Social psychologist Jonathan Haidt on the left's tendency to sacralize victim groups, and the use of demonization and motive-questioning as a rhetorical strategy. Once you get the concept, you see it all over the place. In fact, much public debate consists of people trying to fit their experience into the paradigm of victimization, so they can then claim the benefits of sacralization for themselves. Thus many leftists decline to point to the glaring faults in Greek society for fear of being drummed out of the anti-neoliberal tribe, and German policymakers claim to be really on the side of poor, long-suffering German taxpayers (not influential German banks), whose generosity nobody seems willing to recognize.
Or take the debate about Thilo Sarrazin's book Germany Abolishes Itself. Most of the book consists of nothing more than a sobering, detailed presentation of the facts: almost every measure -- educational achievement, income, crime, etc. -- shows immigrant minorities in Germany to be faring, on average, drastically worse than ethnic Germans (g). The disparities are eye-poppingly huge. But even mentioning these disparities (much less accompanying them with ignorant insults as Sarrazin did) is delicate, because Germans of Turkish origin really are a disadvantaged minority subject to discrimination, and thus are subject to being sacralized by the left. So many on the left confidently denounced the book without having read it, in fact often praising themselves for refusing to read it on principle. Similarly, when a tabloid points out the clear overrepresentation of minorities among sentenced criminals (especially in violent crime by young people), the reaction is to denounce the 'populism' of the 'rabble-rousing' paper, without even addressing whether the reported statistics are, in fact, accurate or whether the alleged crime actually took place. And Sarrazin, for that matter, styles himself as a victim of majority political correctness as well, for being vilified for bringing up these things in the first place.*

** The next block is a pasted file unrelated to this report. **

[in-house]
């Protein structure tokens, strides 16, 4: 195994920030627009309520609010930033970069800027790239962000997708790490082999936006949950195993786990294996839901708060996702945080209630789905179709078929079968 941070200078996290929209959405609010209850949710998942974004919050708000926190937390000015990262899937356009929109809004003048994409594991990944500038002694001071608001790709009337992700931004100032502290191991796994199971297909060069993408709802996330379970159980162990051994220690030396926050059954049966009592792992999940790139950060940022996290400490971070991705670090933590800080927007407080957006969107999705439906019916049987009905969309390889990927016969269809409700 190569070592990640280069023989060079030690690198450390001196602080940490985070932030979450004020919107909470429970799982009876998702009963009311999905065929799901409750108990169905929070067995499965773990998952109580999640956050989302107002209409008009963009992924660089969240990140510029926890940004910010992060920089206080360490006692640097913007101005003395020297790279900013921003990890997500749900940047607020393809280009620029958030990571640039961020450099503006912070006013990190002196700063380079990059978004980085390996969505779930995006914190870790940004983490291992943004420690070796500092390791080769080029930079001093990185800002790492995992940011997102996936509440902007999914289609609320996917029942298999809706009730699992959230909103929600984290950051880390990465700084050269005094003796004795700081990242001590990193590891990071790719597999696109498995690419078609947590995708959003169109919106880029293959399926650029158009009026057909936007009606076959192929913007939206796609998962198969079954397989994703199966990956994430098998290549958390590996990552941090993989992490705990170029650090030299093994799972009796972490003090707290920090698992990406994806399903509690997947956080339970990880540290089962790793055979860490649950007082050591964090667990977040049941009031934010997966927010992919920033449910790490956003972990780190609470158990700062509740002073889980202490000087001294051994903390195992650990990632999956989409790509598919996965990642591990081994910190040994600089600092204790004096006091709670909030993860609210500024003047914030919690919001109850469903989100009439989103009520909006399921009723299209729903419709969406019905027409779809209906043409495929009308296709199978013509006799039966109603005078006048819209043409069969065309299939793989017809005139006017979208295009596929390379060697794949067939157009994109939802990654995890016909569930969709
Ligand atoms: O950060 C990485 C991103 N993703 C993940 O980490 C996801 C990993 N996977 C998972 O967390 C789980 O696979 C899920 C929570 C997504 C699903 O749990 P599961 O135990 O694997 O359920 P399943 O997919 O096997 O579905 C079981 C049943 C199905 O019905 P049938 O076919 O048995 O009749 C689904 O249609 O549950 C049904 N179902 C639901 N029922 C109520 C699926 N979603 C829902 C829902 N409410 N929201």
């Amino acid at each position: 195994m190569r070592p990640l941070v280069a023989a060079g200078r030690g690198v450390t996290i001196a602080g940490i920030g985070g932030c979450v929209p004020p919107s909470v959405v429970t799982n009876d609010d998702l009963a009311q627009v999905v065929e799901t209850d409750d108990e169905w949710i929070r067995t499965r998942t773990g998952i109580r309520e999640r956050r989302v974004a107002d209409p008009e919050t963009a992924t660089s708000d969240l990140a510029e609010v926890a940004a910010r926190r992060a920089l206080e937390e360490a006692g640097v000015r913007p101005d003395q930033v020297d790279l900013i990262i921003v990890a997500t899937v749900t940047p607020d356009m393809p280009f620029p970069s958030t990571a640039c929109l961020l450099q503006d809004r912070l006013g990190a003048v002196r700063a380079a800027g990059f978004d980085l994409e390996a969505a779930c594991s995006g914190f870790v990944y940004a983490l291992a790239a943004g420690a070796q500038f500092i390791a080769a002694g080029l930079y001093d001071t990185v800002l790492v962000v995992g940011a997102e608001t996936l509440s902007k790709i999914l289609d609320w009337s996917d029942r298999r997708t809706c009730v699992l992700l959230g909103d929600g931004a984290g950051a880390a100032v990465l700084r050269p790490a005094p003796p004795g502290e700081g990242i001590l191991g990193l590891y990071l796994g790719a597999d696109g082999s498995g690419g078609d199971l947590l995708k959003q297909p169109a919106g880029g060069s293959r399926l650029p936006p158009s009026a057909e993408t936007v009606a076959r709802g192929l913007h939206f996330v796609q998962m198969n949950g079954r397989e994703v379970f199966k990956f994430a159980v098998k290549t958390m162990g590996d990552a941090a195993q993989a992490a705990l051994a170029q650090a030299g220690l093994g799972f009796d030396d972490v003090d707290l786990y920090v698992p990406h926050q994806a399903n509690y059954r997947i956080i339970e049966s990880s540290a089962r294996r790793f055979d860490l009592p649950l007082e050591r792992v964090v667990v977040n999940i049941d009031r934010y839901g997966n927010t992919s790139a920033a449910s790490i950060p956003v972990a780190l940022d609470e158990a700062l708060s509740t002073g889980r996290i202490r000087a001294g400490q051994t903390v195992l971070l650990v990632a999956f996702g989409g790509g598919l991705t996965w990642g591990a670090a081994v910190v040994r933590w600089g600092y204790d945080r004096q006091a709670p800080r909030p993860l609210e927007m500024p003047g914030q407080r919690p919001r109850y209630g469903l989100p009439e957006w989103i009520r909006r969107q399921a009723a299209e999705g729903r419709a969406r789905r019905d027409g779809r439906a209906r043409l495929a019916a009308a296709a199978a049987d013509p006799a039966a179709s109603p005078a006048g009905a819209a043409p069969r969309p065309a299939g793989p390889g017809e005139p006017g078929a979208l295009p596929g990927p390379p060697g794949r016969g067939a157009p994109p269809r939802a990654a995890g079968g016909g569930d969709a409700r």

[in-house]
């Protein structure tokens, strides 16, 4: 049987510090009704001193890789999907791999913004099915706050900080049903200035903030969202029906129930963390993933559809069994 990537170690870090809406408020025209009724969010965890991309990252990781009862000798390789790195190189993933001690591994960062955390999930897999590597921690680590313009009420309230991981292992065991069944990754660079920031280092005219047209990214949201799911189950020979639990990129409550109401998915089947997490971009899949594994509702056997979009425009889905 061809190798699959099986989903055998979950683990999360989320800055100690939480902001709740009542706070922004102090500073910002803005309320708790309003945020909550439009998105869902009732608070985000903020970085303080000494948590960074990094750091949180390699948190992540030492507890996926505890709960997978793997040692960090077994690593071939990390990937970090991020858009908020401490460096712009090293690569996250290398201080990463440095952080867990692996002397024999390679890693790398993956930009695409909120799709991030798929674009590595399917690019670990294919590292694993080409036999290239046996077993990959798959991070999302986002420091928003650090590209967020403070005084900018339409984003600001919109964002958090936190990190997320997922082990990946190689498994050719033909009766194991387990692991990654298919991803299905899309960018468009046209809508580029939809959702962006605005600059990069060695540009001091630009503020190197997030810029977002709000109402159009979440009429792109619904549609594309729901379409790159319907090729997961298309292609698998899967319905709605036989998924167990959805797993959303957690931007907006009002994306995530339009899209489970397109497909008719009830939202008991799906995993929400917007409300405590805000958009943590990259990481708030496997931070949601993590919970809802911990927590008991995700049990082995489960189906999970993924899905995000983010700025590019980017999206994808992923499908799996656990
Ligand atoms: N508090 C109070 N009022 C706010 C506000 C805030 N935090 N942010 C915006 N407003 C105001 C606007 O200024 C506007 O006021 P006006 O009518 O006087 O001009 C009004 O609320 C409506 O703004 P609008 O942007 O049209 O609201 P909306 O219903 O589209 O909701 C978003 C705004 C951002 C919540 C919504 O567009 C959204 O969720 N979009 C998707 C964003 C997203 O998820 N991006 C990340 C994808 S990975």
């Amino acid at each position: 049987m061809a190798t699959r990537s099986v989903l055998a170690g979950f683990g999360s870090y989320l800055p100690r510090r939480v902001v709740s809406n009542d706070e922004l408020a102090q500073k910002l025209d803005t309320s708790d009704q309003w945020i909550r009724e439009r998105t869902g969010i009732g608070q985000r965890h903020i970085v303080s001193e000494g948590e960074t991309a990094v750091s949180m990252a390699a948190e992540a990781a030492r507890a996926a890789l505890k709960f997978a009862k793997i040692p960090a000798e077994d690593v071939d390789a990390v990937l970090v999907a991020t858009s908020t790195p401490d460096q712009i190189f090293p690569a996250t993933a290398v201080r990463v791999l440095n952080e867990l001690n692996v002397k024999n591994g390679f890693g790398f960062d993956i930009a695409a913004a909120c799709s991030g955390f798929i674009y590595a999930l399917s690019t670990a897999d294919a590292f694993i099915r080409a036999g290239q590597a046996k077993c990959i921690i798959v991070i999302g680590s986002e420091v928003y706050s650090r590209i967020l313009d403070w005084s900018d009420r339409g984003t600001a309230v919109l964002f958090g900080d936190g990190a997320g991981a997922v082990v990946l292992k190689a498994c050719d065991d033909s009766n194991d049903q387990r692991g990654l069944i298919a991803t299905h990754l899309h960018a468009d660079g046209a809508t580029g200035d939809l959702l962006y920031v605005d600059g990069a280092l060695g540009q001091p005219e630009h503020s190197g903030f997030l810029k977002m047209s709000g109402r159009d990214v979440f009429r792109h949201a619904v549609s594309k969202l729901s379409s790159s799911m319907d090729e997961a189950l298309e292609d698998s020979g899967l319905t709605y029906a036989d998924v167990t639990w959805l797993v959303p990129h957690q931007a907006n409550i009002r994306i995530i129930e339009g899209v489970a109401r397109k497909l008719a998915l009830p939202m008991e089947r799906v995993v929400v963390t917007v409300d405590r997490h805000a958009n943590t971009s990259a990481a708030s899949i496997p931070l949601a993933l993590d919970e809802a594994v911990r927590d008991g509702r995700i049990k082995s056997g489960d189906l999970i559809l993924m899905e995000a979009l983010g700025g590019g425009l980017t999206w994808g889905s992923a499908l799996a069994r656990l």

The instinct to sacralize victims groups is understandable, perhaps laudable under certain circumstances. But it also leads people to ghettoize themselves into filter bubbles. I can't remember how many times Germans have reacted with shock when I told them, for instance, that I read Sarrazin's book or enjoy reading Bild once in a while or visit the more intelligent right-wing websites (not just the ranting opinion-spouting ones). They seem to confuse exposing yourself to information as endorsing all the viewpoints it's wrapped in. The mere act of reading a verboten website seems to many of them an act of inexplicable, even suspicious betrayal. It's a sort of tribal groupthink that I find just a tad, well, unsatisfying.